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Funding terror, one small sum at a time
 ITALY TERRORISM ON 5907974
A view of a street money-change and transfer office in Milan, Tuesday, Sept.4, 2007. According to Italian officials explaining a recent anti-terrorism operation, every few weeks, one of a group of Tunisians would stop at an international money transfer office or local bank in the Milan area and wire funds to a city in Europe or the Middle East. The flow of small sums, according to investigators who recently broke up the Tunisian ring with the arrest of four people, showed they were involved in a steady transfer of funds allegedly used to recruit Islamic extremists and send them to terrorist training camps in Afghanistan. Investigators tracked some 40 money transfers by the Tunisian group between 1999 and 2001 to a wide range of countries in Europe and the Middle East, including Tunisia, Pakistan, Yemen, Algeria, Turkey and the United Arab Emirates. Some were just a few hundred euros (dollars). - photo by Associated Press
    MILAN, Italy — Prosecutors call it terrorism on the cheap.
    Every few weeks, the Tunisians would stop at a bank or Western Union office and wire funds to a city in Europe or the Middle East. No one took much notice. The sums were small — sometimes only a few hundred dollars — and thousands of other people were doing the same thing across Italy, many of them immigrant workers sending money home.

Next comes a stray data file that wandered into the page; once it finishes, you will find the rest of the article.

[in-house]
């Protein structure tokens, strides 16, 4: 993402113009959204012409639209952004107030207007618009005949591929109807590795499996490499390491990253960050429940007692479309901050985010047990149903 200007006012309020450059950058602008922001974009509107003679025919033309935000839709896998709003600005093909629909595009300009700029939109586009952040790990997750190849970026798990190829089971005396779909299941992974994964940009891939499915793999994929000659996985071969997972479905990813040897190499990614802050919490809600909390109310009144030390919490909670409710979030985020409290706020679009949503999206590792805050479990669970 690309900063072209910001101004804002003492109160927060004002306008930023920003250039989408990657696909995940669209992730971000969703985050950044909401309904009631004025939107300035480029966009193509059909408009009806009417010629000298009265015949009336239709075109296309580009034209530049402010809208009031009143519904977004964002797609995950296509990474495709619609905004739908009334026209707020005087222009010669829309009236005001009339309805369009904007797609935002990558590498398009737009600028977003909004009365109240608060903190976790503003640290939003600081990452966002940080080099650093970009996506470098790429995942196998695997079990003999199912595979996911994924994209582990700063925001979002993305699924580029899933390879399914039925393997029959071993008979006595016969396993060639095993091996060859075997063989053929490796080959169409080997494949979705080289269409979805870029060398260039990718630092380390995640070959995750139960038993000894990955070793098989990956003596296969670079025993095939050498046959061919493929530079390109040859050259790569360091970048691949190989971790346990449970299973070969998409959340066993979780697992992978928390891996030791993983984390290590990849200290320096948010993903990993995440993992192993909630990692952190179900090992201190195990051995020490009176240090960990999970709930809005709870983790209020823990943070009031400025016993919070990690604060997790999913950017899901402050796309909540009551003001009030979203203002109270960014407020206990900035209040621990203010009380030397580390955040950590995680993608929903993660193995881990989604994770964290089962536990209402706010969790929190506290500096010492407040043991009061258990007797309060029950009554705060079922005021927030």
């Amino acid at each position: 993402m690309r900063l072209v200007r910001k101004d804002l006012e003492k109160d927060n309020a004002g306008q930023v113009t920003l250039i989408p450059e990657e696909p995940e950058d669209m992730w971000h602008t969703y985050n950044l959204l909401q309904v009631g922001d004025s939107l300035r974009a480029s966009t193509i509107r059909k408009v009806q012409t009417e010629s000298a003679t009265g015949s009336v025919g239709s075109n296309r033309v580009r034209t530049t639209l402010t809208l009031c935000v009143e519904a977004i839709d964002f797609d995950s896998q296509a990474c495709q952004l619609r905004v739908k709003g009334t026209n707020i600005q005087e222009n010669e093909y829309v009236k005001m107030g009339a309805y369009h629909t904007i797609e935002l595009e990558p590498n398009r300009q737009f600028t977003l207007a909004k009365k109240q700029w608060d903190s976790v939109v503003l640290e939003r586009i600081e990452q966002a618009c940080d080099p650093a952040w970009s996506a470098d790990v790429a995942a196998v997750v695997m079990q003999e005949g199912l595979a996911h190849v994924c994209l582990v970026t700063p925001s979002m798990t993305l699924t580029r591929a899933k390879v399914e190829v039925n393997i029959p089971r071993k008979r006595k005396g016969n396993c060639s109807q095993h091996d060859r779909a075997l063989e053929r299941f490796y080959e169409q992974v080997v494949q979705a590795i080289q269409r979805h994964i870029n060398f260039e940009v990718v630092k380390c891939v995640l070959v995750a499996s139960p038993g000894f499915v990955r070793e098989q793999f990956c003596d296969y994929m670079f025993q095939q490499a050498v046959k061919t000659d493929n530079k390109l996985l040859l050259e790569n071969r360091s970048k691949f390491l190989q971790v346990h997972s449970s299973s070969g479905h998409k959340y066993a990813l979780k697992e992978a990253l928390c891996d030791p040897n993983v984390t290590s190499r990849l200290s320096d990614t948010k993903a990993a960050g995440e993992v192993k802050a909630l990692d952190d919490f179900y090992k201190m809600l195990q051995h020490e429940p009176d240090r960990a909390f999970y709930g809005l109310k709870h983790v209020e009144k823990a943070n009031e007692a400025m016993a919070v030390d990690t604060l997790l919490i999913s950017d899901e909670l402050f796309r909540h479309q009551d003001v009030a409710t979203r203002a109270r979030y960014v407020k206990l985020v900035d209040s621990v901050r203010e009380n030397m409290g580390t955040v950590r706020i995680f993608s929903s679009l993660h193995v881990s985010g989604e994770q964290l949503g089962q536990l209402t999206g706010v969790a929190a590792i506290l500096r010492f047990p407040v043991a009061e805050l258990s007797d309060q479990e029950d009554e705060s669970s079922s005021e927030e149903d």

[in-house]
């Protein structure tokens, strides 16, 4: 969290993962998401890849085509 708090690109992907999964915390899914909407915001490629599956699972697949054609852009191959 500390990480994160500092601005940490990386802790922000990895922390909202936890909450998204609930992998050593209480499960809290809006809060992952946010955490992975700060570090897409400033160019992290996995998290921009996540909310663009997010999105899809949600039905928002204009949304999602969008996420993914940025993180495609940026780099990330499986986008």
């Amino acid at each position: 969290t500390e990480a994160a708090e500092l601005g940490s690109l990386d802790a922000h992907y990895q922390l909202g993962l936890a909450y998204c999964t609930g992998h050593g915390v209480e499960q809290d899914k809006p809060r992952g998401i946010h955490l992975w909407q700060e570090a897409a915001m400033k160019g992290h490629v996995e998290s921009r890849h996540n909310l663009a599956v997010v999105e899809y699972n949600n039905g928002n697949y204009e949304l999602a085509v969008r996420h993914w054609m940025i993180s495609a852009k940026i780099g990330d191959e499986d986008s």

This group, however, allegedly had dark motives.
    In June, Italian officials broke up the ring with the arrest of four people, three in Milan and one in London, after examining financial records showing a steady transfer of funds allegedly used to recruit Islamic extremists and send them to terrorist training camps in Afghanistan.
    ‘‘They were small amounts, below the limits that require reporting,’’ said an assessment by Italian financial police.
    The Associated Press interviewed key officials and uncovered previously undisclosed details about how terrorist cells move money — often by transferring sums so small they elude programs that track terrorist financing. It’s a loophole that raises questions about the effectiveness of the vast post-9/11 effort governments have made to choke off funding.
    ‘‘How much do you think it takes to carry out a terrorist attack?’’ Milan prosecutor Elio Ramondini asked during an interview in his office in Milan’s Palace of Justice. ‘‘Not very much,’’ he said.